Conclusion

Are you ready to take on your pool’s pH levels? We hope we helped! Baking soda can take a load off your shoulders.

If things don’t improve, you may need to use soda ash sodium carbonate instead.

There are times pH is low but overall alkalinity levels are fine. Soda ash may work instead. With a level of 11.4, adding soda to your pool can adjust pH levels, but not raise the alkalinity level by much.

Tell us about your pool maintenance experiences, issues, and any mishaps. We’re here to listen in the comments!

If you ever encountered a green pool, then read our page about how to clean a green pool next.

  • Forums
  • Water Chemistry
  • Testing and Balancing Your Water

archer636

Well-known member
  • Jul 26, 2016
  • #1
  • I am having a hard time raising my TA- am I supposed to add a few lbs at a time? or all at once?

    ignoranceisbliss

    Well-known member
    • Jul 26, 2016
  • #2
  • How to add baking soda to a pool

    Texas Splash

    • Jul 26, 2016
  • #3
  • archer636

    Well-known member
    • Jul 26, 2016
  • #4
  • With a TA of 50, you shouldn’t have to add too much right? Are you trying to sneak-up to about 60-70? As long as your pH is remaining stable, be cautious about raising the TA too much.

    How to add baking soda to a pool

    Texas Splash

    • Jul 26, 2016
  • #5
  • How to add baking soda to a pool

    borjis

    • Jul 26, 2016
  • #6
  • Is your ph already holding steady? If so, as others suggest, no need to change it. That’s what its job is.

    If you do add more, use pool math to figure exactly how much and start in 1/3 increments.

    I mix anything I add (except cya & bleach) in a 1 gallon bucket of water then pour it slowly over a return.

    archer636

    Well-known member
    • Jul 26, 2016
  • #7
  • Is your ph already holding steady? If so, as others suggest, no need to change it. That’s what its job is.

    If you do add more, use pool math to figure exactly how much and start in 1/3 increments.

    I mix anything I add (except cya & bleach) in a 1 gallon bucket of water then pour it slowly over a return.

    • Forums
    • Water Chemistry
    • Testing and Balancing Your Water

    Fishy1234

    • Dec 31, 2019
  • #1
  • How to add baking soda to a pool

    ajw22

    • Dec 31, 2019
  • #2
  • pH of 7.4 is fine. Just monitor the pH and see how it changes.

    If you need to raise the pH then aerate your pool by running your spa spillover.

    How to add baking soda to a pool

    mknauss

    • Dec 31, 2019
  • #3
  • Fishy1234

    • Dec 31, 2019
  • #4
  • How to add baking soda to a pool

    mknauss

    • Dec 31, 2019
  • #5
  • Fishy1234

    • Dec 31, 2019
  • #6
  • How to add baking soda to a pool

    mknauss

    • Dec 31, 2019
  • #7
  • Your ph will rise with the resumption of fill water in the next month or so. Unless you are using trichlor. If you are using trichlor, you should be keeping your TA at 90+.

    Fishy1234

    • Dec 31, 2019
  • #8
  • Your ph will rise with the resumption of fill water in the next month or so. Unless you are using trichlor. If you are using trichlor, you should be keeping your TA at 90+.

    Not a chemistry nerd? You don’t need to be!! This pool alkalinity thing is a breeze!! The total alkalinity (TA) is the measurement of how alkaline your pool water is. For swimming pool water, we concern ourselves with bicarbonate alkalinity which should be maintained between 80 ppm and 120 ppm. When the total alkalinity is within range, it stops the pH from bouncing up and down, or sometimes called “pH Bounce”. It also helps stabilize your pool’s pH level.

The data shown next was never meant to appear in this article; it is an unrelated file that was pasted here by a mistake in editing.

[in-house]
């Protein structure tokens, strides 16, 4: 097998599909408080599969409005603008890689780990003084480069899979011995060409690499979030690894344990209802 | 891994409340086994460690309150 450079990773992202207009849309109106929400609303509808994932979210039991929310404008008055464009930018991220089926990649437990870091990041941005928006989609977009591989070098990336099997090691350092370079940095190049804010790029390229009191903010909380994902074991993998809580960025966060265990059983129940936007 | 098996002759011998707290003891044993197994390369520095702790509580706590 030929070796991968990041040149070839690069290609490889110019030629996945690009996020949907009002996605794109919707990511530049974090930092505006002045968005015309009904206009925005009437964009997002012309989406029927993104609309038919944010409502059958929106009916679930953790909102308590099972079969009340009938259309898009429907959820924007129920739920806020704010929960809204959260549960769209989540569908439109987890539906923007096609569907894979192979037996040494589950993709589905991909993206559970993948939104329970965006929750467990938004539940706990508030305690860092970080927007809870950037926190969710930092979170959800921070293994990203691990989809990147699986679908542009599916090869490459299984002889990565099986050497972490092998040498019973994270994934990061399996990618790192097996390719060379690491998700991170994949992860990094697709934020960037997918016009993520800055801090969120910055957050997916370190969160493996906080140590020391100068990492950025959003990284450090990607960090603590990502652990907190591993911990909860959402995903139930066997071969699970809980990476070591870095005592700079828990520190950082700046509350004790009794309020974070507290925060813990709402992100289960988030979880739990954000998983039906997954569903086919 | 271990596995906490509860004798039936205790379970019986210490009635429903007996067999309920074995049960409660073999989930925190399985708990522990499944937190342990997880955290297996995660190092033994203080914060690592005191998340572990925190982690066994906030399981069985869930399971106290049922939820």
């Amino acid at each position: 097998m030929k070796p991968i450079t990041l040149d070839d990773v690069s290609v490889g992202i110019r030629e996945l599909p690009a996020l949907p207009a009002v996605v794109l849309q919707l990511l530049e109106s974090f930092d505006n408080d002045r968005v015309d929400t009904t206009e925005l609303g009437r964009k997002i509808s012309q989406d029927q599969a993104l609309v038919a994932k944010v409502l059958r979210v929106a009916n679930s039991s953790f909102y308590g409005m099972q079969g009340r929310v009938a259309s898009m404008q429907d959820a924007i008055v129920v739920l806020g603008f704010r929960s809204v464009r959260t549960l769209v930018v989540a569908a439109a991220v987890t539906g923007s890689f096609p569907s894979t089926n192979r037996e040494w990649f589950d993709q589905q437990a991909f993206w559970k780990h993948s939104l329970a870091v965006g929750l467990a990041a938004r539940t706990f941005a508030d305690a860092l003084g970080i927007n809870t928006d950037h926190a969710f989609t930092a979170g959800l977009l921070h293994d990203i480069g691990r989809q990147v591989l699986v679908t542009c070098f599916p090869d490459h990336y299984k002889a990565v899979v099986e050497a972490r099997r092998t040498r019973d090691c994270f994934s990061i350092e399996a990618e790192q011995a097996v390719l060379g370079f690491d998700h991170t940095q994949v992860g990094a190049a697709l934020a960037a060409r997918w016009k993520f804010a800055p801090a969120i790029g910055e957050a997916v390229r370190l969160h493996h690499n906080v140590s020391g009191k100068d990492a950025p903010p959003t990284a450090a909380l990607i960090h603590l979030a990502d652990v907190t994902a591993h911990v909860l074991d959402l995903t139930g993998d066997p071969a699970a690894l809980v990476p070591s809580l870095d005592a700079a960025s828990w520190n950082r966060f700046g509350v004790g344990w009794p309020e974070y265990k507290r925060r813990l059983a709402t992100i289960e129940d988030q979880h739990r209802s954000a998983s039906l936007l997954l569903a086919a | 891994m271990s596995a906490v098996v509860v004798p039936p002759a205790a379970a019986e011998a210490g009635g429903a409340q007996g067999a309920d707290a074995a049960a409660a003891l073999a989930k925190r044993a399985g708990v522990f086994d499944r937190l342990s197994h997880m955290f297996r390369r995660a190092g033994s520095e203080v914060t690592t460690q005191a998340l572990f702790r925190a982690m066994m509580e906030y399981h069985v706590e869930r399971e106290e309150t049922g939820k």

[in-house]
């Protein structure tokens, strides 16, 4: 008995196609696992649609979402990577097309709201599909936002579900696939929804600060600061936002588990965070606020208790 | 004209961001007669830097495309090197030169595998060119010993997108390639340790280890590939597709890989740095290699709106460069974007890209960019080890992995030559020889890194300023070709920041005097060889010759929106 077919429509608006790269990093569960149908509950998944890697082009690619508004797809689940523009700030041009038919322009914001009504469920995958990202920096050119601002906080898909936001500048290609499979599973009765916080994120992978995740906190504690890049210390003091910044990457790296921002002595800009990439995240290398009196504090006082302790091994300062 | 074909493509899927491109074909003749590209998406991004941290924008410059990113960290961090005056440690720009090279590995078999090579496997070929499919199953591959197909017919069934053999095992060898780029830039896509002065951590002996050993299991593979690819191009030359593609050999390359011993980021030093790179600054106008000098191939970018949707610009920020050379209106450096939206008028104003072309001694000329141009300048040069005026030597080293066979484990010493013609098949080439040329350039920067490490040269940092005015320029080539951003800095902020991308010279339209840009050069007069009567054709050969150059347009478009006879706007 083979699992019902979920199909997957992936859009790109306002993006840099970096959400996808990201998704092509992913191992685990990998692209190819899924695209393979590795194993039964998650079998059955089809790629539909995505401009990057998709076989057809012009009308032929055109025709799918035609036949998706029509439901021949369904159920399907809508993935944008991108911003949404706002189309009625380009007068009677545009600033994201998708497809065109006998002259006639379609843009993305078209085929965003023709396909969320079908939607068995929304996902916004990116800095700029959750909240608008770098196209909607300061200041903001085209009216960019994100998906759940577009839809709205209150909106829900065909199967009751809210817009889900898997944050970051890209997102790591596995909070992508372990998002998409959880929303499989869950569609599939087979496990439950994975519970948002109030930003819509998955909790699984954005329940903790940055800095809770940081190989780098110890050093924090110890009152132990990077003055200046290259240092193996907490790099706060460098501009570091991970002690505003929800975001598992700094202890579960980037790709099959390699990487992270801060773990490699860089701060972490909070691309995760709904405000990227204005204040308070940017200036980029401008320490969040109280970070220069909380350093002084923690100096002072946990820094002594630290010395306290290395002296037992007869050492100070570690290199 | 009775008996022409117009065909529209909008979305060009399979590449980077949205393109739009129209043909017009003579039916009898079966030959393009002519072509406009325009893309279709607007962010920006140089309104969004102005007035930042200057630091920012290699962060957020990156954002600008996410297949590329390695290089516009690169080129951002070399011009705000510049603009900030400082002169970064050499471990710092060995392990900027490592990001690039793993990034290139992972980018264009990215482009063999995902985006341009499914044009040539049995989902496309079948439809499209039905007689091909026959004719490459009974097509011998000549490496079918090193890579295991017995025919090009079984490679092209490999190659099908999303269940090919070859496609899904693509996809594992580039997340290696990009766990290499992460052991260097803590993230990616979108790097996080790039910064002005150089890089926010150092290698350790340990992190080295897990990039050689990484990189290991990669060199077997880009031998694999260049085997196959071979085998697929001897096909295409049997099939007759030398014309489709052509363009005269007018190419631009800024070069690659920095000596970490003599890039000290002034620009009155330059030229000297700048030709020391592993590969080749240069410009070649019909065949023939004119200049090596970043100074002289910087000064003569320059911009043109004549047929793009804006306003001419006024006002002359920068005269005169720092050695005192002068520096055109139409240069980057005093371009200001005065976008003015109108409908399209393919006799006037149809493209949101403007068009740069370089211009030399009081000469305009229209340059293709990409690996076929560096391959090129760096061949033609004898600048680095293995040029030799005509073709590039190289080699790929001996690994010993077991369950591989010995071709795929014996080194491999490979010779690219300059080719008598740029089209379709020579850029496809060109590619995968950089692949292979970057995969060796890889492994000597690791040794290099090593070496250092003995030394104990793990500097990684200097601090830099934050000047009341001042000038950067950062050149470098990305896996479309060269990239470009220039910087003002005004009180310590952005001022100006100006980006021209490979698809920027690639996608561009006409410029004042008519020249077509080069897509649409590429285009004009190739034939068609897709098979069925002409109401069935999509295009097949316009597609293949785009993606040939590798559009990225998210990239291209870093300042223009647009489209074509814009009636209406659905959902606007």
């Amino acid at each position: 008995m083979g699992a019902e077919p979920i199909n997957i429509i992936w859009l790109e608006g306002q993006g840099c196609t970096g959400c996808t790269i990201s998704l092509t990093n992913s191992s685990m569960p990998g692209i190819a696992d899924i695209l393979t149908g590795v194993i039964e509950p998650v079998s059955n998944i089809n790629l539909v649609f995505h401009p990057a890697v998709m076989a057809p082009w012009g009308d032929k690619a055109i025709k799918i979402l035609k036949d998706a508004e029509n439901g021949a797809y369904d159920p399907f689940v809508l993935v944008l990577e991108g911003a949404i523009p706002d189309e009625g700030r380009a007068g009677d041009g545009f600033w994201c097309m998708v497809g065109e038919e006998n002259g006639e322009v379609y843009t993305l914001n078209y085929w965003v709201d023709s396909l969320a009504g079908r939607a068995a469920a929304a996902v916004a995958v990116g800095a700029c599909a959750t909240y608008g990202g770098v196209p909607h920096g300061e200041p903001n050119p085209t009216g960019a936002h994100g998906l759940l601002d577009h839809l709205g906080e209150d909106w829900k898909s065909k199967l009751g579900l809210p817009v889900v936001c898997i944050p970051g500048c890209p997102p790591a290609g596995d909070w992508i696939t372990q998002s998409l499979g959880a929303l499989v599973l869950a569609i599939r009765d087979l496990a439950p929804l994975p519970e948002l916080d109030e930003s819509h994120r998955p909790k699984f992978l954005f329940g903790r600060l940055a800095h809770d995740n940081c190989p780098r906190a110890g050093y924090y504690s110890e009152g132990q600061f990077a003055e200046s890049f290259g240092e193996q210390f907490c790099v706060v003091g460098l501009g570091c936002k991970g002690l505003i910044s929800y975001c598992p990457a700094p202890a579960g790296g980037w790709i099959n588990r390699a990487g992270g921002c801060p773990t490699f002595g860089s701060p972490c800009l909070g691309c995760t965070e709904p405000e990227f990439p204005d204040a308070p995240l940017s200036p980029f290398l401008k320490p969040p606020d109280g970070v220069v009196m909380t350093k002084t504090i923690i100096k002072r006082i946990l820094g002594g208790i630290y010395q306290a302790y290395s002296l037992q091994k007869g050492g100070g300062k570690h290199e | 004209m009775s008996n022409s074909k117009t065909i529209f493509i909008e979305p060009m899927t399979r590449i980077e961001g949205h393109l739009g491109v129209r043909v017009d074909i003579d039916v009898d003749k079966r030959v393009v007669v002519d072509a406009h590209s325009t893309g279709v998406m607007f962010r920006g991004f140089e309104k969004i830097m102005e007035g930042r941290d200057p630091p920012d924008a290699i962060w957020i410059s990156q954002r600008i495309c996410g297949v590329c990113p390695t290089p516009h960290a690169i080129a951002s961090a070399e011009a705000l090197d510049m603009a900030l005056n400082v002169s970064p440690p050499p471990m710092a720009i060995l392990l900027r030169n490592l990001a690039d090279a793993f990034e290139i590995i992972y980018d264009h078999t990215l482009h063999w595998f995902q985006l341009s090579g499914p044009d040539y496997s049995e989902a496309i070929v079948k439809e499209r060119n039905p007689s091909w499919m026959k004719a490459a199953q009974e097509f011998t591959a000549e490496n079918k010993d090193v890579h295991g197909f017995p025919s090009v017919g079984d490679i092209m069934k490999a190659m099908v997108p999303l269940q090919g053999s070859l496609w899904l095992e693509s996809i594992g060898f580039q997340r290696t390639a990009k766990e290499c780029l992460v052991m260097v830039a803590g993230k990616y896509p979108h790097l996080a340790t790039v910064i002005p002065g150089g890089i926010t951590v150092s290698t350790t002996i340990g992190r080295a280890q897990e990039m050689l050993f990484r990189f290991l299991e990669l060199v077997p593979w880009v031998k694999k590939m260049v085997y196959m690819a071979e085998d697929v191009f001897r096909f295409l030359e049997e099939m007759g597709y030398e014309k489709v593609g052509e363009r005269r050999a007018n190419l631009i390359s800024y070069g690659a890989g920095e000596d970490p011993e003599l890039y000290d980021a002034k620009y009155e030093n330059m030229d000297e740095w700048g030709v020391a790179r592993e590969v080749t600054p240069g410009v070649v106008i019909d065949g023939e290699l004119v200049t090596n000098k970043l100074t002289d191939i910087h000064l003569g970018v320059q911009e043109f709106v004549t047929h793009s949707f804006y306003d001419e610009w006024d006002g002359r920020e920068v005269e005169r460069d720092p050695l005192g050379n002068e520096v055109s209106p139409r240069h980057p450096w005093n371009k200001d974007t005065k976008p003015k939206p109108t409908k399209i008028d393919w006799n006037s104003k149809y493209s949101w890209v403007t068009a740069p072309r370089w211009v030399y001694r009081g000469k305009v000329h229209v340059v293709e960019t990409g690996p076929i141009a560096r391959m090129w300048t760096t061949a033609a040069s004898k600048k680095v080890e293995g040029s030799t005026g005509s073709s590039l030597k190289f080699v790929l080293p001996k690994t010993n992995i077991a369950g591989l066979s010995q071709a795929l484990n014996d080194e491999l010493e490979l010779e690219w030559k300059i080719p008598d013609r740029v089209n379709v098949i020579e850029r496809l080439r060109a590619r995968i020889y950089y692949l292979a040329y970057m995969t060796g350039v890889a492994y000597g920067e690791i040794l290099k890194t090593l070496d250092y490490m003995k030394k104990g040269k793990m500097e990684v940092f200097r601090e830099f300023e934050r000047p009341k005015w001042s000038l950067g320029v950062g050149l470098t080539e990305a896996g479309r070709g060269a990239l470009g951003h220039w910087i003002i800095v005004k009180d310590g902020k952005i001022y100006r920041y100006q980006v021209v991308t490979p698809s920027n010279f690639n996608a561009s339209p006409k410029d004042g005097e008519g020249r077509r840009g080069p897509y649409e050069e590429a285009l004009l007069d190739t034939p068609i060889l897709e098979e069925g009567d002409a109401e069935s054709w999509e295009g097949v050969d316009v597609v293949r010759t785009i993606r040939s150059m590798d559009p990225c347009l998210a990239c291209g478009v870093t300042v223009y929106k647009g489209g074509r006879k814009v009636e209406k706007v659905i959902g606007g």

Remember to take small steps when making adjustments to your (TA). You can always add more but it’s a little harder to get it out.

    How to add baking soda to a pool

    How Do I Know If I Need To Increase My Pool Alkalinity?

    That’s what we TEST TEST and TEST our pool water. There’s no way for us to know what our chemical readings are without taking the proper tests. Our alkalinity levels should be between 80 – 120 ppm and your pH should be a stable 7.2 – 7.8. The pool test kit I use and recommend is the Taylor K-2006. It’s the best on the market and will give you the most accurate readings.

    How Much Baking Soda Should I Add To My Pool?

    As a general rule, you’ll want to use 1.5 lbs. of baking soda per 10,000 gallons of pool water to increase your pool’s alkalinity 10 ppm. Or you can use this tool for your pool calculations. Once you know your pool water volume, you’re half way to success.

    How To Add Baking Soda To Your Pool

    No diluting your baking soda in a bucket is needed. Baking soda is safe to add directly to your pool. For this procedure you’ll need:

    • Enough baking soda for your size pool
    • A glass measuring cup
    • Safety goggles

    Try to not use baking soda on a windy day as this will cause frustration and possible loss of your chemical.

    • Add about 1/2 of the baking soda you’ve measured out. Evenly sprinkle it around the perimeter of the pool, starting in the deepest part of the pool.
    • Turn the pump motor on and filter for 8 – 10 hours.
    • Come back, retest, and make another adjustment if needed.

    This is a systemic procedure, meaning, the baking soda must go through the entire system, so allow for one full turn-over of the water before retesting. Increase your pool’s alkalinity by taking small steps. We can always add more baking soda if needed, but it’s much more difficult to take it out.

    How to add baking soda to a pool

    What Happens If I Add Too Much Baking Soda?

    If you accidently over-shoot your alkalinity mark and use too much baking soda, there are some simple things you can do such as:

    • Add some water to dilute the baking soda. Only do this if you already have lower alkalinity fill water.
    • Add muriatic acid to lower the alkalinity

    Baking Soda or Soda Ash?